About this time, we were asked to take a problem and present it to our class and report on the results. The problem I had chosen was called The Locker Problem best explained in the linked video by Nuno1014's Youtube channel (careful the answers are revealed in the video). I use a snippet of the video in the lesson I created, I love how this person approaches the explanation and models the concept in this 9+ minute video.
Anyway, as a first draft students were having a very challenging time accessing the problem, but I saw a student trying a process of elimination with the locker doors and the students changing the state of each door. The array the student was making were reminiscent of a multiplication table, which we had plenty of in our math class. So I gave each student a 20 by 20 multiplication array, and I asked if the lockers numbers run around the top and the student numbers run along the side, how might that help them access the problem?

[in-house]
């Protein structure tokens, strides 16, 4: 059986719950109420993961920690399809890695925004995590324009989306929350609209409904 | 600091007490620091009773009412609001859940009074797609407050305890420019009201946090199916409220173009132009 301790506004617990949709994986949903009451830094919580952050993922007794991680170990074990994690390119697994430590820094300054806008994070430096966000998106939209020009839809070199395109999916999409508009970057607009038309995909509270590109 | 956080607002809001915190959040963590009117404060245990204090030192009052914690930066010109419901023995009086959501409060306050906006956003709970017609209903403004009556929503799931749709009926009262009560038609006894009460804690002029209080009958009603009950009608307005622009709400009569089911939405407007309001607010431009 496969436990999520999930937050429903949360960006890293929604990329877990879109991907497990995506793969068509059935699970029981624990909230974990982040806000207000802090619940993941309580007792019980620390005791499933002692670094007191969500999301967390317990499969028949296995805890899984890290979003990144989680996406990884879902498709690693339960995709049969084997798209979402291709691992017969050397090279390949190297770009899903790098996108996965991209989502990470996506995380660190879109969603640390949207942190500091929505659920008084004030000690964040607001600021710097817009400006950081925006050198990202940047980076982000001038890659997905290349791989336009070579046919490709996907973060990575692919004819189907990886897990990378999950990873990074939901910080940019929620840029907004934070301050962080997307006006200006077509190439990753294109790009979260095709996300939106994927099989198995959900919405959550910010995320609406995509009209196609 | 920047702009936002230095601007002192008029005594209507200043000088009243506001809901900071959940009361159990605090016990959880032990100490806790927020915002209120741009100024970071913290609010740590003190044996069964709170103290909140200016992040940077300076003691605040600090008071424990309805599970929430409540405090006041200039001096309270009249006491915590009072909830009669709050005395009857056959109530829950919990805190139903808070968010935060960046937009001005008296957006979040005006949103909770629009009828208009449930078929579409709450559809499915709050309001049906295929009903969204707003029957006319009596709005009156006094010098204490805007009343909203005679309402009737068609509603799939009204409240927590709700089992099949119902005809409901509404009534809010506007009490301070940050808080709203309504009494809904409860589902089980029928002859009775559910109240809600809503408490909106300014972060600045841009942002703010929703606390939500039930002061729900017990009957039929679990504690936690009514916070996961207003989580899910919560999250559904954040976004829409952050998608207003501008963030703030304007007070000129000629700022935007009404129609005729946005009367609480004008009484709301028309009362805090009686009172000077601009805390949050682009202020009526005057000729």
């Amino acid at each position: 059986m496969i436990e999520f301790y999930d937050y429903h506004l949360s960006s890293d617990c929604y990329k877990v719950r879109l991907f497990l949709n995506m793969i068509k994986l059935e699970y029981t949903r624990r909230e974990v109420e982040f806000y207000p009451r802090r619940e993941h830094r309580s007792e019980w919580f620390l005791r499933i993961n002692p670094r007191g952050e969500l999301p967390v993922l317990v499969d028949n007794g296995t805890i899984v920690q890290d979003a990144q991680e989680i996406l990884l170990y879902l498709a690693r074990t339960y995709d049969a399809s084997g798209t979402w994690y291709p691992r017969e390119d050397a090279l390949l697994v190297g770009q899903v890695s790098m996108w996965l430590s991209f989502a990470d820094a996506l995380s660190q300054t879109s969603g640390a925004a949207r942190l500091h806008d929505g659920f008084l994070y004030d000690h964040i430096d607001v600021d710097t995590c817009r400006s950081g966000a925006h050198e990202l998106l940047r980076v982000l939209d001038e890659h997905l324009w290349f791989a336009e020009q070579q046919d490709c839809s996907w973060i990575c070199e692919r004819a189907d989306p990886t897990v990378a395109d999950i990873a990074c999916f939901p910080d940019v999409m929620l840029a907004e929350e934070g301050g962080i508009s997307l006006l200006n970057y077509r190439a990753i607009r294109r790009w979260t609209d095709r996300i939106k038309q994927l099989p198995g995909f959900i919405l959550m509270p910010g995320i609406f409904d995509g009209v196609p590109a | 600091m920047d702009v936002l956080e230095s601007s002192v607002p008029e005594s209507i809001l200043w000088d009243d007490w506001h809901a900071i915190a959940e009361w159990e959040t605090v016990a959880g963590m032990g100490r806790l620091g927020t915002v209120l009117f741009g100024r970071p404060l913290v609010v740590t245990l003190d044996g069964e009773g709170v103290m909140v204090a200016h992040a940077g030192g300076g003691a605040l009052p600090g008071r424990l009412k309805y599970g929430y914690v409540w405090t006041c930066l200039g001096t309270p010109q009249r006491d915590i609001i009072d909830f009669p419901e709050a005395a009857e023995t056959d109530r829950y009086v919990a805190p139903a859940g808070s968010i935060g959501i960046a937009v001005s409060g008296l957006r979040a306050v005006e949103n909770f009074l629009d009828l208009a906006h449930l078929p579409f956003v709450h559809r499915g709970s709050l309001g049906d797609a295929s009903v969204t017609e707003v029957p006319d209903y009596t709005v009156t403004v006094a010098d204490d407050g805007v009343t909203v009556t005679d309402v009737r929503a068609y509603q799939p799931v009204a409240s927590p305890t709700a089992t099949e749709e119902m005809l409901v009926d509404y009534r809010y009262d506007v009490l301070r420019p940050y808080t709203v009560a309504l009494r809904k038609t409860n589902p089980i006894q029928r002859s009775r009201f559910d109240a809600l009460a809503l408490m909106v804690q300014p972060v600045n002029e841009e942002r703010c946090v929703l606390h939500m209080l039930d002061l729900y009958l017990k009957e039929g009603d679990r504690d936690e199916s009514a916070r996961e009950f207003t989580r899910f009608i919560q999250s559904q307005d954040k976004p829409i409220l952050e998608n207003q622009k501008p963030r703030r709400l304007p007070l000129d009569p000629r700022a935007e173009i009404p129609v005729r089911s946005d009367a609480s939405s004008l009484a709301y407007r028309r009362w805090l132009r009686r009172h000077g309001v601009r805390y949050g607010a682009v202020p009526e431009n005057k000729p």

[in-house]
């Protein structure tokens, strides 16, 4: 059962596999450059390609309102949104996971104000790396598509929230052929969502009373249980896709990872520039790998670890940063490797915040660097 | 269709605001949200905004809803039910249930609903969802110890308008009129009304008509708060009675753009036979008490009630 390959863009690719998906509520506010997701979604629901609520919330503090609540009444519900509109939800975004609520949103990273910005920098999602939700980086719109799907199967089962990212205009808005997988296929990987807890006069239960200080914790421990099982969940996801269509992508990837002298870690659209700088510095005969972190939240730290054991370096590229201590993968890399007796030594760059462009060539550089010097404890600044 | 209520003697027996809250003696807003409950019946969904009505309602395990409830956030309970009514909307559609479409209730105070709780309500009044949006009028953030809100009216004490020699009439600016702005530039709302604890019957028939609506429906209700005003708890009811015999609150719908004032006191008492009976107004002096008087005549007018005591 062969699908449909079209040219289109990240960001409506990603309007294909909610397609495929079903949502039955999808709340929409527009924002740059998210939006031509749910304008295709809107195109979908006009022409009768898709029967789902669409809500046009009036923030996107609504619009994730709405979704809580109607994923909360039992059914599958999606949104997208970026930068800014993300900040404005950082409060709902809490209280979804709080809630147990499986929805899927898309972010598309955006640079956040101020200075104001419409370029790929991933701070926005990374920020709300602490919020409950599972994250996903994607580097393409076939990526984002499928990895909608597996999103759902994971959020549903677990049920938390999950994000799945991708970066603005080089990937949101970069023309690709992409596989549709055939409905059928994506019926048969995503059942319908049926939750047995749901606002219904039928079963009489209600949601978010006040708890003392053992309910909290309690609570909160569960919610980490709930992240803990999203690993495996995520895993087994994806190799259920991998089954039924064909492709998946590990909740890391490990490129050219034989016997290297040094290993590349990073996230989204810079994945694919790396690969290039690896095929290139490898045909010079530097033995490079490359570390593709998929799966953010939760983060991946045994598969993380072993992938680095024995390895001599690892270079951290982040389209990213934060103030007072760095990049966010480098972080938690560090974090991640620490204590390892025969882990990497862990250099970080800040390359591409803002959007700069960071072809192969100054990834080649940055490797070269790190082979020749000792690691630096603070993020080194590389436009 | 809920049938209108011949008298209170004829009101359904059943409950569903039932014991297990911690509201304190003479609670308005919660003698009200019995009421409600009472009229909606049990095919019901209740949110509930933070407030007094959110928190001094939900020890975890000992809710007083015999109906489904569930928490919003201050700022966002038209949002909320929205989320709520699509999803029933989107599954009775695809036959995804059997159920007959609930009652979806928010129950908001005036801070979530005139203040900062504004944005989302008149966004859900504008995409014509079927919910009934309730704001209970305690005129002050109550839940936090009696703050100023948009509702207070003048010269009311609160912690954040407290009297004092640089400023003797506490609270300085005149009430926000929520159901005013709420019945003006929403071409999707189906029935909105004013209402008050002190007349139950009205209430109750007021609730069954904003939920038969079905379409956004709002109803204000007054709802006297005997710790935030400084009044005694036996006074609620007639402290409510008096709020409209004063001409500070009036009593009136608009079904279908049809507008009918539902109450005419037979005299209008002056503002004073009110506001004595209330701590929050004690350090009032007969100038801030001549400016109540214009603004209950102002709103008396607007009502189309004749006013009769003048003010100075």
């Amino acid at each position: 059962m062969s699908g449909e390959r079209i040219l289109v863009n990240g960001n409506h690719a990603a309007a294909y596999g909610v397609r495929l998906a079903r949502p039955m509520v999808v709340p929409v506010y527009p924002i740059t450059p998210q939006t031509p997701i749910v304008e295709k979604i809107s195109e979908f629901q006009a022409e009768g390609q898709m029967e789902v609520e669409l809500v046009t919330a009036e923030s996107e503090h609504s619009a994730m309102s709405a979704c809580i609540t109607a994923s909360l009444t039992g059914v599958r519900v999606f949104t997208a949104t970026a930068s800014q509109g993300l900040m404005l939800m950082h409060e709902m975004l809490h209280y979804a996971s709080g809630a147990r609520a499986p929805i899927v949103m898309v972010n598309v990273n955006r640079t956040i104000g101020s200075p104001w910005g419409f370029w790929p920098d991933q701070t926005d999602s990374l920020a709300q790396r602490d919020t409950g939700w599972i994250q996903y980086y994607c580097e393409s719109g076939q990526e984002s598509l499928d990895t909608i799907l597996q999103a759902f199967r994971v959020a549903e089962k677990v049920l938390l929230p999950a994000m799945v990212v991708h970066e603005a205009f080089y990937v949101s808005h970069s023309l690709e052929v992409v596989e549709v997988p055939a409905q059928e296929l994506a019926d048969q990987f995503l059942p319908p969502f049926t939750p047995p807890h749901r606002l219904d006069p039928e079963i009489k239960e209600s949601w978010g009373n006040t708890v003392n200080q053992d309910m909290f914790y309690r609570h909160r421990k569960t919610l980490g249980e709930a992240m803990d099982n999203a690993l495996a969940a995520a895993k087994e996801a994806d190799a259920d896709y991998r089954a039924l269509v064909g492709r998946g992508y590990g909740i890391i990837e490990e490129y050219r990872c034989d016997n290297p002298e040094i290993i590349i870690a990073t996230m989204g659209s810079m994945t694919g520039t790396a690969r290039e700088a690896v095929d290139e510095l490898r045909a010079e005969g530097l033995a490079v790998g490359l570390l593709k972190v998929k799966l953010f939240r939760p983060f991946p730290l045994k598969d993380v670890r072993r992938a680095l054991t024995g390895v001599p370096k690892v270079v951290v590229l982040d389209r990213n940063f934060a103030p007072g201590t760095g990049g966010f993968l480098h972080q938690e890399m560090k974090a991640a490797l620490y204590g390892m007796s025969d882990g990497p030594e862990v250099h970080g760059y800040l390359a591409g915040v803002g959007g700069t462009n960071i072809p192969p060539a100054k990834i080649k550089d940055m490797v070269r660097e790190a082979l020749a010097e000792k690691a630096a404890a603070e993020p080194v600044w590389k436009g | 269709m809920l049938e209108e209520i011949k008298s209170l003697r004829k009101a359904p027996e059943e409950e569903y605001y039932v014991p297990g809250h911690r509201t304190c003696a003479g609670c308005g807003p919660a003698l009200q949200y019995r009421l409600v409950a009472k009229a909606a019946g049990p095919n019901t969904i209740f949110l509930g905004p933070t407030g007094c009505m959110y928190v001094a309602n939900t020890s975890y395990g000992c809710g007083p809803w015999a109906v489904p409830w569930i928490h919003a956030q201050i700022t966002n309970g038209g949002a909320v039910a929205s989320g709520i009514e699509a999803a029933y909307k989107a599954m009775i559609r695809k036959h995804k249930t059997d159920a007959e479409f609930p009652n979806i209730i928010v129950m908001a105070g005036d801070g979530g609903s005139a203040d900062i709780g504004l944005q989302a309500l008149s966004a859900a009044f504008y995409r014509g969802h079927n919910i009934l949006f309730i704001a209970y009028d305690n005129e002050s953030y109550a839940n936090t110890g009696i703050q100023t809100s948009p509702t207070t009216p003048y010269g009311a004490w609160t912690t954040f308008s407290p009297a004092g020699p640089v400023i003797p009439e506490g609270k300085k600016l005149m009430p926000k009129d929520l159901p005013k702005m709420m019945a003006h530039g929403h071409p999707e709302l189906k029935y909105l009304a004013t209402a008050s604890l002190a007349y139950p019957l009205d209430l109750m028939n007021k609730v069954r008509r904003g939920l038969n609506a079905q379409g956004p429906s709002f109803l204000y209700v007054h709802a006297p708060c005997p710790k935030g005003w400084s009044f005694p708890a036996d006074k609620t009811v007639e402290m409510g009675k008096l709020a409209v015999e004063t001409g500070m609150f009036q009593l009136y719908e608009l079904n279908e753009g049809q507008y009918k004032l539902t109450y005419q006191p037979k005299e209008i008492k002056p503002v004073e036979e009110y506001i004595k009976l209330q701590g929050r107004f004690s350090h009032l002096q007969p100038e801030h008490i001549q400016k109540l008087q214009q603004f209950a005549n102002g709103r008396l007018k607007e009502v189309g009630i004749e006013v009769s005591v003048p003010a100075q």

The change in the room was palpable as many struggling learners were able to access the problem, this tool allowed the students to go from hating math and this problem to a shouting with joy. When we give students a task that is challenging, but give them tools to help access the problem we create better, confident mathematicians.
From this point, The Locker Problem has taken on many different formulations and iterations. Most recently, we had the opportunity to start off the 2018-19 school year in an 8th grade math class with this problem. The problem creates the opportunity for exponents to come about in a natural conversation. The beginning of the lesson is shown in the slide deck below:
The power of this approach is that the problem experience immediately provides a shelf for the students to put the learning about exponents on, and it also gives context for using language about a concrete object to make more sense of the problem. When we move on to discussing exponent rules, factors, rational and irrational numbers, and other content students are able to articulate their ideas with The Locker Problem acting as their backdrop.
Resources are here:
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